A bench comprising Chief Justice Dipak Misra and Justice P.C. Pant allowed the Gujarat government's appeal challenging the high court verdict that it should pay for reconstruction and fix works of religious structures damaged during riots.
A bench comprising justices N V Ramanna and Amitava Roy on Monday took note of the tardy process and said, "Why is there a delay despite the earlier direction for expeditious trial? Can it happen in a diversified country that a state is distributing public money to build religious places?" it said.
People or trusts claiming compensation for damages to religious structures would have to establish their ownership before district authorities. "The decision of the District Collector in this behalf shall be final", the policy said.
The court described Gujarat's scheme that capped compensation at a maximum of Rs 50,000 and the conditions therein as "quite reasonable", pointing out that the state had set the limit in accordance with limit set for damaged houses against which assistance was provided. The Apex court asked state government to provide compensation as per their fixed guidelines, and not as per high court order.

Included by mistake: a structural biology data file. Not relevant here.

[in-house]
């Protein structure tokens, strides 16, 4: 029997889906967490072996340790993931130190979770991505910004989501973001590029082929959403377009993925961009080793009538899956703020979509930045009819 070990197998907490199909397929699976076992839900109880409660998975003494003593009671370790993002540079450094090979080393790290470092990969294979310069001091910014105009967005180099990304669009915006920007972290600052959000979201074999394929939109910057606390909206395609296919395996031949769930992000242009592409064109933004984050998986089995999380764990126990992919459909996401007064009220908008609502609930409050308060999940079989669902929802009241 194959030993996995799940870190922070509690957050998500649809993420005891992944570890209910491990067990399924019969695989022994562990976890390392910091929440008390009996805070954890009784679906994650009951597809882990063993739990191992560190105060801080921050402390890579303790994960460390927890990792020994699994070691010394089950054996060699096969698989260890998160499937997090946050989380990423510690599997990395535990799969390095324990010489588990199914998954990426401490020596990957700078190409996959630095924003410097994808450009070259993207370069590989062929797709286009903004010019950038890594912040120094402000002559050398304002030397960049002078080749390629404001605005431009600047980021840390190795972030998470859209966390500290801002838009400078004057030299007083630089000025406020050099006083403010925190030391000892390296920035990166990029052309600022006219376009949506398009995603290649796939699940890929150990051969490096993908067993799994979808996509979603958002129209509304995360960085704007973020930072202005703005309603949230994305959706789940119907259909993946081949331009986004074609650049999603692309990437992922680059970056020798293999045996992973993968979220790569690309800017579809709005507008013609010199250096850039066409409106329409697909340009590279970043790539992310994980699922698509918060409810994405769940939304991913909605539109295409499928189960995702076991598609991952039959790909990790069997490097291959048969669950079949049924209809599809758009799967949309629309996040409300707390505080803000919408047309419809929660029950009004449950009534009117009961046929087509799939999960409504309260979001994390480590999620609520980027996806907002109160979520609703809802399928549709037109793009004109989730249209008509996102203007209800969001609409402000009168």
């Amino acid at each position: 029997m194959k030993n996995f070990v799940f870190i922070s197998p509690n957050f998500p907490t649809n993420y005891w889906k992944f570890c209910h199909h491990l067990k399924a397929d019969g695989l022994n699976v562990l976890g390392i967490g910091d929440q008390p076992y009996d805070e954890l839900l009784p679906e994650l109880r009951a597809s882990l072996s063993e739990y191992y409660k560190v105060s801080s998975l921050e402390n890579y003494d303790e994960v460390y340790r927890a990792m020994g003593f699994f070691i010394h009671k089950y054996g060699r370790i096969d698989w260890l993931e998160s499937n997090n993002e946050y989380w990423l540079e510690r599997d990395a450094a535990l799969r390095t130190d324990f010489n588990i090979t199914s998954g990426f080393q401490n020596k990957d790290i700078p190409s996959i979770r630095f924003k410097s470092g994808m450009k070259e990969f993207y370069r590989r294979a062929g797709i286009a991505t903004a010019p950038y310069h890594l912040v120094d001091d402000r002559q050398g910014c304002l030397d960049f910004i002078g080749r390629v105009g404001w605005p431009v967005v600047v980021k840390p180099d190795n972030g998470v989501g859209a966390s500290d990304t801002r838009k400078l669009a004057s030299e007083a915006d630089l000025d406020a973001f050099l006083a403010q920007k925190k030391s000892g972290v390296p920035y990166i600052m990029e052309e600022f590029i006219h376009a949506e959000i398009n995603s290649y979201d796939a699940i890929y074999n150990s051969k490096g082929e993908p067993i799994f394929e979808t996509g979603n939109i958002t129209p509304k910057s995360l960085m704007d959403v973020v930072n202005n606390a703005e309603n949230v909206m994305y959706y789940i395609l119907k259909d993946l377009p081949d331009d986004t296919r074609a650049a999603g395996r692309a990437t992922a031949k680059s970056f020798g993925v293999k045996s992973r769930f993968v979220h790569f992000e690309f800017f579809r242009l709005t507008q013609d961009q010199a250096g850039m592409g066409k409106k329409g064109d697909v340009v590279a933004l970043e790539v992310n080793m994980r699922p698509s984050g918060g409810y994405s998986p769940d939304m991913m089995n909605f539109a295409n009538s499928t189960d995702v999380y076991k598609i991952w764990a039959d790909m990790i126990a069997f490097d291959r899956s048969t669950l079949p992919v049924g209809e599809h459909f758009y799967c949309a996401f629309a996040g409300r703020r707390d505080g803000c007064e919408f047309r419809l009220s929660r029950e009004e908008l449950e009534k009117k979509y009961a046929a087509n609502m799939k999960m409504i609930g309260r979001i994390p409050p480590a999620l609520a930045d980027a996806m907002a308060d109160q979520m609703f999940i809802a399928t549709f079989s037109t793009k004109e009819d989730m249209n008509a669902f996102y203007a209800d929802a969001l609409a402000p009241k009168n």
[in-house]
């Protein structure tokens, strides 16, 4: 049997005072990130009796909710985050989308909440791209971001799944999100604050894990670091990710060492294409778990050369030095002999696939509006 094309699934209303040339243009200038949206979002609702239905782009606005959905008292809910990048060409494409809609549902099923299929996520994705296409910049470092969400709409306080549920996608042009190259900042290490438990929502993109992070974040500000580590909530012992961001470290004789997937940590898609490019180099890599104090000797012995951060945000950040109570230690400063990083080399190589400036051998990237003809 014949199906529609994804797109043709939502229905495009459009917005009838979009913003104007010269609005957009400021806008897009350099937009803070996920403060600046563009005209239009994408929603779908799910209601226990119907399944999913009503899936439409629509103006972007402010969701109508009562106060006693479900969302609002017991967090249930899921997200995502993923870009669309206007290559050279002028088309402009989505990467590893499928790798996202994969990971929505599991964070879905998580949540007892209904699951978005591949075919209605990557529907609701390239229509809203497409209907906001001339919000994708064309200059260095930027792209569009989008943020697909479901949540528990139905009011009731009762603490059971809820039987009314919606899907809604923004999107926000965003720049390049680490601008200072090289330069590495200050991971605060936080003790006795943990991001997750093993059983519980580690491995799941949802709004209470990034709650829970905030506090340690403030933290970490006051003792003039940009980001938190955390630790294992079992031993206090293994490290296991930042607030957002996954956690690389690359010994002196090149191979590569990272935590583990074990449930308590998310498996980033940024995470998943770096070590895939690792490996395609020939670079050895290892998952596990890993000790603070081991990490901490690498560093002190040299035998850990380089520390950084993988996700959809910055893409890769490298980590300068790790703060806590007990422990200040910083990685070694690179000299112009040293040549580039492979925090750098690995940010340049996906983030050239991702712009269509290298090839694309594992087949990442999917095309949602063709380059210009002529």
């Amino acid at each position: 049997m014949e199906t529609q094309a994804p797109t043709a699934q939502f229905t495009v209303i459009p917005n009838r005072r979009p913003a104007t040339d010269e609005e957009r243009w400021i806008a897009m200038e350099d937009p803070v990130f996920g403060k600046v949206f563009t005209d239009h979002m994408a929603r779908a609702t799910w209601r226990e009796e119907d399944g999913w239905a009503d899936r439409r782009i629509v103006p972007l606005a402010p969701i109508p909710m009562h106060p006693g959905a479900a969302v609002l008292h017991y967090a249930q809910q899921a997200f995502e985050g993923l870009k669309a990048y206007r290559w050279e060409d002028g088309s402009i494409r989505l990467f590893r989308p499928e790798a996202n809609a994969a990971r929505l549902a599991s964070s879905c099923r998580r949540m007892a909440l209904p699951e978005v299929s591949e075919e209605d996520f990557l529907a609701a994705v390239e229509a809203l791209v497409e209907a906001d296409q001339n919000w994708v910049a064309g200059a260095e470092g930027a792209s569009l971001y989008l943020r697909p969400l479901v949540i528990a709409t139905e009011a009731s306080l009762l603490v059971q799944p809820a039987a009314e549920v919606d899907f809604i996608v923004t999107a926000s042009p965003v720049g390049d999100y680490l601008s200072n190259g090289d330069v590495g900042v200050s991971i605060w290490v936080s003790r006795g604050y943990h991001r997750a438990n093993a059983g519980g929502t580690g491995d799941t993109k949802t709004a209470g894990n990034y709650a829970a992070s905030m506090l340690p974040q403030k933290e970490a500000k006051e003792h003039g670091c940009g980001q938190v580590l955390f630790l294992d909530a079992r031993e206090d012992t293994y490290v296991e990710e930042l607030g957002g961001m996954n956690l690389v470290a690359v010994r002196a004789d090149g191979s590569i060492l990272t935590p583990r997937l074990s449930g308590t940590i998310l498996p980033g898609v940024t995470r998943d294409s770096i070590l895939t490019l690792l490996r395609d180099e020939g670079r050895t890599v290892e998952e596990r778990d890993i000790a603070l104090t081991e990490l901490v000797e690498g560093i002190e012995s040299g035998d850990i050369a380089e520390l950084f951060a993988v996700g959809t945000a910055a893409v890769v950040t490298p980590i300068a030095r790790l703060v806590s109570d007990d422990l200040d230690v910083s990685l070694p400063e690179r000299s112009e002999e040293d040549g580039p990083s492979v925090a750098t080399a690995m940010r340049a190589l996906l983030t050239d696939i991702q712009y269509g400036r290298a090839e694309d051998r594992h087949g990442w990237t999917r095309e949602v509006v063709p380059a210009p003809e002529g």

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The apex court dealt with various aspects and judgements and said, "we find the case hinges on its own facts regarding grant of compensation".
"The protection of property and places of worship is an essential part of secularism".
Article 27 forbids the state from compelling a person to pay taxes for promotion or maintenance of any particular religion or religious denomination.
Acting on a PIL filed by NGO Islamic Relief Committee of Gujarat (IRCG), the HC had then directed the state and its functionaries to make a detailed survey of the religious places and institutions desecrated, damaged or destroyed during the period of a communal riot in the state in the year 2002. Additional Solicitor General Tushar Mehta, representing the state government, had told the court that it was willing to pay from the ex-gratia amount for the reconstruction of damaged shrines.